Neuroblastoma cells were treated with 0, 25, 50 and 100μM 3-BrPa for 2h. Cell viability was then measured using XTT-based proliferation assays. Figure 3A demonstrates that the viability of all 3-BrPa-treated neuroblastoma variants was impaired. However, the metastatic variants of both neuroblastoma tumours (MHH and SY5Y) were more resistant to the viability restraining effects of 3-BrPa than the local variants, possibly because of higher reservoir levels of HK2 in the metastatic cells. To establish whether 3-BrPa treatment inhibited HK2 activity, we measured the enzymatic activity of all HK isoforms in cells treated with 50μM 3-BrPa. Figure 3B demonstrates that 3-BrPa treatment did not influence HK activity in the local neuroblastoma variants, possibly because of the fact that these variants express low levels of HK2 and therefore blockage with 3-BrPa does not significantly influence total HK activity in these cells. In the treated metastatic variants, total HK activity was increased. It is possible that the inhibition of HK2 in the metastatic cells triggered a compensatory mechanism of other HK isoforms that eventually raised total HK activity in these cells.
In order to examine the possibility that high expression levels and high enzymatic activity of HK2 play a role in conferring a metastatic phenotype upon neuroblastoma cells, we downregulated the expression of HK2 by Tet-On Tetracycline-controlled transcriptional activation of sh-RNA plasmids specific to human HK2 (sh-HK2) and examined the influence of this downregulation on metastatic neuroblastoma variants. Control cells were infected with scrambled sequence (sh-control). The sh-HK2 and control plasmids contained a red fluorescent protein (RFP) expression cassette downstream of the Tet-On promoter. The infected cells in each experiment were activated with Doxycycline and visualised by fluorescence microscopy to confirm the transcriptional state of the integrated plasmid. In addition, the expression level of HK2 was analysed using immunoblotting.
At 1 week following plasmid activation, the expression level of HK2 in sh-HK2 cells was reduced to 60% of its expression in sh-control cells (Figure 4A). At 2 weeks post activation, HK2 expression dropped to 10% of its expression in sh-control cells (Figure 4A). Total HK activity was decreased by 50% in sh-HK2 cells compared with sh-control cells (Figure 4B). HK activity assays measure the activity of all HK isoforms (Polakis and Wilson, 1982). Therefore, downregulating HK2 in these cells does not completely block total HK activity or the metabolic flux in the cells.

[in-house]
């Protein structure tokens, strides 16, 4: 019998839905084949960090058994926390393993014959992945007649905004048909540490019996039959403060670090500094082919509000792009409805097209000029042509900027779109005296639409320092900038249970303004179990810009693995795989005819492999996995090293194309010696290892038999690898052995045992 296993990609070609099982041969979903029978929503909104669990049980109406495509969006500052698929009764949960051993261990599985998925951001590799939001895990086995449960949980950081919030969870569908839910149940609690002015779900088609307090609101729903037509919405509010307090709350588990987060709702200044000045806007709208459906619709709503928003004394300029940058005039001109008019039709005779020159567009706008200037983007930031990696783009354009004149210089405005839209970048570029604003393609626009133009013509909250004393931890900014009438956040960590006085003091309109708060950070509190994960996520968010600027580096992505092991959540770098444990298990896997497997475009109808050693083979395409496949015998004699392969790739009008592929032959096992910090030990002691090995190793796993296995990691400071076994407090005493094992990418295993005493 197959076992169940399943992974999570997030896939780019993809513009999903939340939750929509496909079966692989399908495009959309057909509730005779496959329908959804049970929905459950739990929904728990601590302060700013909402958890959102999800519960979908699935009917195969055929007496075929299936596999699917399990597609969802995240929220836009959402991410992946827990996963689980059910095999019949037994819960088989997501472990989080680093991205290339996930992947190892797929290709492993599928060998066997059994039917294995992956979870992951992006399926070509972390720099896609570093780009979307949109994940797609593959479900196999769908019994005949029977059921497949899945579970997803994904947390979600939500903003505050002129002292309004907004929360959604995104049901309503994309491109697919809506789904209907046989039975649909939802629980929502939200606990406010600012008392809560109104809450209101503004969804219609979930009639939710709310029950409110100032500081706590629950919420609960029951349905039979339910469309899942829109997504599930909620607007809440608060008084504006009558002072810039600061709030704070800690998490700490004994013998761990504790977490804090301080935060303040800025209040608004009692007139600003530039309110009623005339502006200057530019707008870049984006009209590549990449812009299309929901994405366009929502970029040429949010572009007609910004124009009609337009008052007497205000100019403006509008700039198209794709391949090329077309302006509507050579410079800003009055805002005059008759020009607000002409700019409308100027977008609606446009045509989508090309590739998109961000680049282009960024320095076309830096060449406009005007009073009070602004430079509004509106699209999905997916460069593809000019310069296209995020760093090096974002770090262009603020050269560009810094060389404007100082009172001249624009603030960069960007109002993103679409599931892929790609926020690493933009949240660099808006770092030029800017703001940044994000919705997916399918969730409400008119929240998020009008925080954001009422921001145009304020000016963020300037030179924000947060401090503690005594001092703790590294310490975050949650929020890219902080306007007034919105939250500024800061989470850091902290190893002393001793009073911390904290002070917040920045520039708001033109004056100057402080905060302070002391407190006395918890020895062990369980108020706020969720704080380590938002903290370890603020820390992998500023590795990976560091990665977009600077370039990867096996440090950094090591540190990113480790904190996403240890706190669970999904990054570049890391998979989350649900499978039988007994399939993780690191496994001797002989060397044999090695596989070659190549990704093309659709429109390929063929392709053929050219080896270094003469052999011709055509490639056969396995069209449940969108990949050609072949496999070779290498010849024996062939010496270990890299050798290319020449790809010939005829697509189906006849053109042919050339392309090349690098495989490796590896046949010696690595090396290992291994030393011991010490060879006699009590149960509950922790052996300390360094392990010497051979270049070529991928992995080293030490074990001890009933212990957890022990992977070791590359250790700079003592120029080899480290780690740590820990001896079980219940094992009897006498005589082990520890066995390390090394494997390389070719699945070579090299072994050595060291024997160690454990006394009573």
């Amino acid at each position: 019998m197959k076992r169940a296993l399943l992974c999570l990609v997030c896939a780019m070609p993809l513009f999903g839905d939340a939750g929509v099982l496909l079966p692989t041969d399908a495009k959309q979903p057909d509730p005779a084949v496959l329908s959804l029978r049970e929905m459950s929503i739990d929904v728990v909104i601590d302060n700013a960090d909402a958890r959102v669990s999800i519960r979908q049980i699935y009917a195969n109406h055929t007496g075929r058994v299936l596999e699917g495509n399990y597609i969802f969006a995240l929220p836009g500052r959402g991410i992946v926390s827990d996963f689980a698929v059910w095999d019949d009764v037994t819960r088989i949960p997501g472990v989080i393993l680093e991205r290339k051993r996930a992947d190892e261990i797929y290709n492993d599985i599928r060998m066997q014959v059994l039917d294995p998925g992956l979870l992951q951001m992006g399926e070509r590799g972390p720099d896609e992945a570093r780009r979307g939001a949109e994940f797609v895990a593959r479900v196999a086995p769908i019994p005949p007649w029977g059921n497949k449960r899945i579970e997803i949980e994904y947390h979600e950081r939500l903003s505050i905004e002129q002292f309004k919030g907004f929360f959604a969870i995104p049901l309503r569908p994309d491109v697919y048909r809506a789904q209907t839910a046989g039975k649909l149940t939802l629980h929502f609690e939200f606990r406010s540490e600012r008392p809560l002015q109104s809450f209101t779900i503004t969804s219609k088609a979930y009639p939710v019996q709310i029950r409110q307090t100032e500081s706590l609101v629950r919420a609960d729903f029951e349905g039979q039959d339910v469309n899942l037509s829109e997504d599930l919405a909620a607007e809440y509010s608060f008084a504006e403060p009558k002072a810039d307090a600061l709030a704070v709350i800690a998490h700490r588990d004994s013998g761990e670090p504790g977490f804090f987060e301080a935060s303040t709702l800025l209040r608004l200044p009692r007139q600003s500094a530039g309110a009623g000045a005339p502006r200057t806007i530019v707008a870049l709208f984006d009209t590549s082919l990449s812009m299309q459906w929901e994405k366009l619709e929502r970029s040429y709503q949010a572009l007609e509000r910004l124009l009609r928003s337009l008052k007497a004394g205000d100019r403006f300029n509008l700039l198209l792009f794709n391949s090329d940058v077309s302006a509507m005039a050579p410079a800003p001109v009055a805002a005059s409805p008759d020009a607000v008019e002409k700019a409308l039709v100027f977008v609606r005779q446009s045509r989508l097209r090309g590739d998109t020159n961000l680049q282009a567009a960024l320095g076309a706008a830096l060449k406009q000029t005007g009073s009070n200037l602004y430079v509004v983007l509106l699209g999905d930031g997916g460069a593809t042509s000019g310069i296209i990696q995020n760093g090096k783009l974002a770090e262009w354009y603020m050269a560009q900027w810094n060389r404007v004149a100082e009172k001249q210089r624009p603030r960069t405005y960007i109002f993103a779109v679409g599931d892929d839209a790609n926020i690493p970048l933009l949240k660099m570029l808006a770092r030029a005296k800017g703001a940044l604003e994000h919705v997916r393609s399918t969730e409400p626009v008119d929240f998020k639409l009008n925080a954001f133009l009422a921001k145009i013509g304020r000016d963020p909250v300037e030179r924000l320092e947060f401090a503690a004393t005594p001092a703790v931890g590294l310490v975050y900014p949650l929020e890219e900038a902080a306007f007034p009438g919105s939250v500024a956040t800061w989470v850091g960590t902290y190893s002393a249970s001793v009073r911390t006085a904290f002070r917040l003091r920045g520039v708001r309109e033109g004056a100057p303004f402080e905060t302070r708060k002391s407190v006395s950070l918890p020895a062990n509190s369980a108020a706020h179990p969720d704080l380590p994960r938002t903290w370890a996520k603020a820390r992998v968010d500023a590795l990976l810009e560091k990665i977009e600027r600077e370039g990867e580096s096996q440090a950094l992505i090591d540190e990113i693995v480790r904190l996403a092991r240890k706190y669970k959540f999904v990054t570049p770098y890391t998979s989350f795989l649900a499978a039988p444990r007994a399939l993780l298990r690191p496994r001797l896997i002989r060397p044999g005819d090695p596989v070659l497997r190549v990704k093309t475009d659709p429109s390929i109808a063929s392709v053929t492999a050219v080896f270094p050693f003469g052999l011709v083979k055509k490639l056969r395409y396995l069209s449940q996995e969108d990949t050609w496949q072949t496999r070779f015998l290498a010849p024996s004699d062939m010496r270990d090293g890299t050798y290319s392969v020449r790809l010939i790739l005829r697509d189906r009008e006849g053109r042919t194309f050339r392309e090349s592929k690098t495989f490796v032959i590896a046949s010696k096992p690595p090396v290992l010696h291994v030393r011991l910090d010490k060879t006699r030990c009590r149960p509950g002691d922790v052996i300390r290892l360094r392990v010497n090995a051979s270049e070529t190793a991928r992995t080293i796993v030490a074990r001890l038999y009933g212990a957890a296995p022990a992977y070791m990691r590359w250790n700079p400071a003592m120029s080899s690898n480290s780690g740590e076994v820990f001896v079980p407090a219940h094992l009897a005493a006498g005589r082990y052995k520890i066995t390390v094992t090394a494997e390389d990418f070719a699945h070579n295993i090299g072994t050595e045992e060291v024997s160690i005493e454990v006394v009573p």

Based on the results reported above that metastatic neuroblastoma cells expressing high levels of HK2 are more resistant to the toxic effects of the HK2 inhibitor 3-BrPa than the local variants expressing lower levels of HK2 enzyme, we hypothesised that resistance to the toxic effects of the inhibitor is because of the high level of endogenous expression of HK2.
Figure 4C shows that indeed the sensitivity of sh-HK2 cells to 3-BrPa is significantly higher than that of sh-control cells. These results support the hypothesis that the low sensitivity of the metastatic variants to 3-BrPa is because of high expression levels of HK2 in these variants.
Metastatic and local human neuroblastoma variants exhibit a differential malignant phenotype (Nevo et al, 2008). The metastatic variants are highly tumourigenic in xenografted nude mice, yield a higher metastatic load in these mice, possess a higher migratory capacity and are relatively more resistant to chemotherapy than the corresponding local variants (Nevo et al, 2008).
If high levels of HK2 are related to a high malignancy phenotype, it is to be expected that downregulating the levels of this enzyme would ameliorate the malignancy phenotype of the cells. In the in vitro and in vivo experiments described below we examined this hypothesis.
HK2 promotes tumour cell growth and survival (Pedersen et al, 2002). In order to evaluate the effects of silencing HK2 expression on neuroblastoma cell proliferation, we measured the viability of the infected cells after plasmid activation using XTT-based viability assays. No influence on cell viability was apparent in sh-control and sh-HK2 cells at 96h (Figure 5A) and up to 7 days (Figure 5B) after plasmid activation. However, the viability of sh-HK2 cells cultured for 14 and 17 days after plasmid activation was dramatically decreased (Figure 5B).